Massachusetts Comprehensive Assessment System
1. What is tested on MCAS?
The MCAS tests are based on the learning standards in the Massachusetts Curriculum Frameworks. MCAS tests are administered in the following content areas:
- English Language Arts
- Science and Technology/Engineering
- History and Social Science
2. What types of questions appear on MCAS tests, and how are student responses scored?
Four types of questions are used on MCAS tests:
Multiple-choice questions are included on all MCAS tests except the ELA Composition and require students to select the correct answer from a list of four options.
Responses to multiple-choice questions are machine scored.
Short-answer questions are included only on Mathematics tests and require students to generate a brief response, usually a numerical solution or a brief statement.
Responses to short-answer questions are scored on a scale of 0-1 points by one scorer at grades 3-8 and by two scorers independently at grade 10.
Open-response questions are included on all MCAS tests except the ELA Composition and require students to generate, rather than recognize, a response. Students create a one- or two-paragraph response in writing or in the form of a narrative or a chart, table, diagram, illustration, or graph, as appropriate. Students can respond correctly using a variety of strategies and approaches.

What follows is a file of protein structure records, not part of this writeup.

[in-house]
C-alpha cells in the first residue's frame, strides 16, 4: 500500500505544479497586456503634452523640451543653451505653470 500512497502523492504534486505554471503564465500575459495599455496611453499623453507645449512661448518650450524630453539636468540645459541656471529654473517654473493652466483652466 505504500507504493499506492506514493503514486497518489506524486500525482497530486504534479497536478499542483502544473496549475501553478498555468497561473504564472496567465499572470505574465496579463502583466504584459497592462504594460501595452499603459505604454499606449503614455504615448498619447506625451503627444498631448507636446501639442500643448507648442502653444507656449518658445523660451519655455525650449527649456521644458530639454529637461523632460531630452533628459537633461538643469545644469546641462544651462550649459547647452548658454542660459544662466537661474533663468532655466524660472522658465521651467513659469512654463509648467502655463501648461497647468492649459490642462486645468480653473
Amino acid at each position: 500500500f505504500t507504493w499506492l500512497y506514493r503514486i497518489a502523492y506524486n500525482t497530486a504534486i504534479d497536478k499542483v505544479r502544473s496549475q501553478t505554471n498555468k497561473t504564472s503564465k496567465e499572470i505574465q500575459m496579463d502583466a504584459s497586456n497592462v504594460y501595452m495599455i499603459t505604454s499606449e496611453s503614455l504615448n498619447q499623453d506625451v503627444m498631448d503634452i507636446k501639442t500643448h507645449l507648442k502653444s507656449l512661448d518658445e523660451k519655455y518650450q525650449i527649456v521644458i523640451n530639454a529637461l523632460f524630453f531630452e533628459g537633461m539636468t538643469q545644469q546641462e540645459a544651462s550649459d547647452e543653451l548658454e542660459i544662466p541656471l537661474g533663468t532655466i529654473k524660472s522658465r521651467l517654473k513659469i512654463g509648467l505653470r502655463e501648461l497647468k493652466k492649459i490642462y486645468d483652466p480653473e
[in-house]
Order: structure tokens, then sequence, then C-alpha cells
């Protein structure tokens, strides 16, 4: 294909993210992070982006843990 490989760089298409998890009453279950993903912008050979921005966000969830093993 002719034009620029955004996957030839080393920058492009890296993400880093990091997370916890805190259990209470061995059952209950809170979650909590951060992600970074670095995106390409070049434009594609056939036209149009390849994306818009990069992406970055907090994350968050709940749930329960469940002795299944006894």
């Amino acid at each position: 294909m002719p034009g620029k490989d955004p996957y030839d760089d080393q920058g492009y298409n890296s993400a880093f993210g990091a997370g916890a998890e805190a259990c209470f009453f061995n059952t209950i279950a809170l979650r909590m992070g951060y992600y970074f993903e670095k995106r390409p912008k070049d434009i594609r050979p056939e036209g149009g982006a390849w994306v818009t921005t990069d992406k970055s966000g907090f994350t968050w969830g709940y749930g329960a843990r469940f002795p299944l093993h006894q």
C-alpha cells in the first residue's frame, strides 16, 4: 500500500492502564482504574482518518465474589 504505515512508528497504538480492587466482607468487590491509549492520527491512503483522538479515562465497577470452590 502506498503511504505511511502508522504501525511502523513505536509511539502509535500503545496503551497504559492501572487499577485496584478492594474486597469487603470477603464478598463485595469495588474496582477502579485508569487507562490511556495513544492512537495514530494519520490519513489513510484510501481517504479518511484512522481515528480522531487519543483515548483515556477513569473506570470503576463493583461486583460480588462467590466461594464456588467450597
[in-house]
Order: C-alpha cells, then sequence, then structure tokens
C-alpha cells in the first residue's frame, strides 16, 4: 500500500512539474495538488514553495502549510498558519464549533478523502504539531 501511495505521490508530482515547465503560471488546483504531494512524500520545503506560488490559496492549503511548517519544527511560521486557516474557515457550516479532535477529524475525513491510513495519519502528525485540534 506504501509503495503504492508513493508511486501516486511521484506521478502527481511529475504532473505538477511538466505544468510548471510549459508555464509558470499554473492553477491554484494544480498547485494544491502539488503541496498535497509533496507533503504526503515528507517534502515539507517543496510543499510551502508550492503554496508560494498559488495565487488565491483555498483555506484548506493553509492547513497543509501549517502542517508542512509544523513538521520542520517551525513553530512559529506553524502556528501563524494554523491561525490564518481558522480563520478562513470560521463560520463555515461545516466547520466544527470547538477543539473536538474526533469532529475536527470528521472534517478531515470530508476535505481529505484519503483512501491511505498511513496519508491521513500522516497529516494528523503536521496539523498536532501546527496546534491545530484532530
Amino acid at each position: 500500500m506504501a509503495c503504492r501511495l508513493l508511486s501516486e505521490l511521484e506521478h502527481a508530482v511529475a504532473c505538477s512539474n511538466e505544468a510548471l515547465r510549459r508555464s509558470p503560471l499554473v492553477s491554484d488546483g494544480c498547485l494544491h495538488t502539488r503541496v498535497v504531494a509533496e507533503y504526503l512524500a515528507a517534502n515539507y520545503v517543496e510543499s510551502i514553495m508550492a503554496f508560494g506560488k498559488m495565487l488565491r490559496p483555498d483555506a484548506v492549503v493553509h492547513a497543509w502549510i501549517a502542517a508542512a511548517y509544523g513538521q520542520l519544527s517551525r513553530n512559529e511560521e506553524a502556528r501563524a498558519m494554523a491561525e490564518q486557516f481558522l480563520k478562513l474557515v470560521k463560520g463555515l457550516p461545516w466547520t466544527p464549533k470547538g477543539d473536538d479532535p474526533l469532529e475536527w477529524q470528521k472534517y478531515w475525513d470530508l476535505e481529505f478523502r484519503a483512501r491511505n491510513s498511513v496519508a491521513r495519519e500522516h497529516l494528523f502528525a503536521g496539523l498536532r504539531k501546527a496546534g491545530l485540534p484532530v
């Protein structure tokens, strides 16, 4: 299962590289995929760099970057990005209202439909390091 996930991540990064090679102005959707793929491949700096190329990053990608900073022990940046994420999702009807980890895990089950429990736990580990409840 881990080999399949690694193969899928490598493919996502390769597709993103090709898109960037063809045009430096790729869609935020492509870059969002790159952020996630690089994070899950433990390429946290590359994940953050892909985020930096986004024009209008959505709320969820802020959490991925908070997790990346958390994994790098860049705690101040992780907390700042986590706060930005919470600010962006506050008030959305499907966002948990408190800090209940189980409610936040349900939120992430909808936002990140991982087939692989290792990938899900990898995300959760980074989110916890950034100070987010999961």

Responses to open-response questions are scored using a scoring guide, or rubric, for each question. The scoring guides indicate what knowledge and skills students must demonstrate to earn 1, 2, 3, or 4 score points. Students earn 1 or 2 points for grade 3 Mathematics open-response questions.
Answers to open-response questions are not scored for spelling, punctuation, or grammar. Responses are scored by one scorer at grades 3-8. Grade 10 ELA and Mathematics tests and high school Science and Technology/Engineering tests are scored by two scorers independently.
Writing prompts are included only on ELA Composition tests and require students to respond by creating a written composition.
The student compositions are scored independently by two scorers for
- Topic development, based on a six-score point scale, with students receiving from 2 to 12 points (the sum of scores from each of the two scorers)
- Standard English conventions, based on a four-point scale, with students receiving from 2 to 8 points (the sum of the scores from each of the two scorers).
- Student compositions that do not address the prompt will be deemed non-scorable (NS), earning them a 0 out of 20 possible points.
3. How are test results reported?
Results are reported for individual students, schools, and districts according to four performance levels defined by the Board of Education:
- Advanced (grades 4-10)/Above Proficient (grade 3)
- Proficient (grades 3-10)
- Needs Improvement (grades 3-10)
- Warning (grades 3-8)/Failing (grades 9 and 10)
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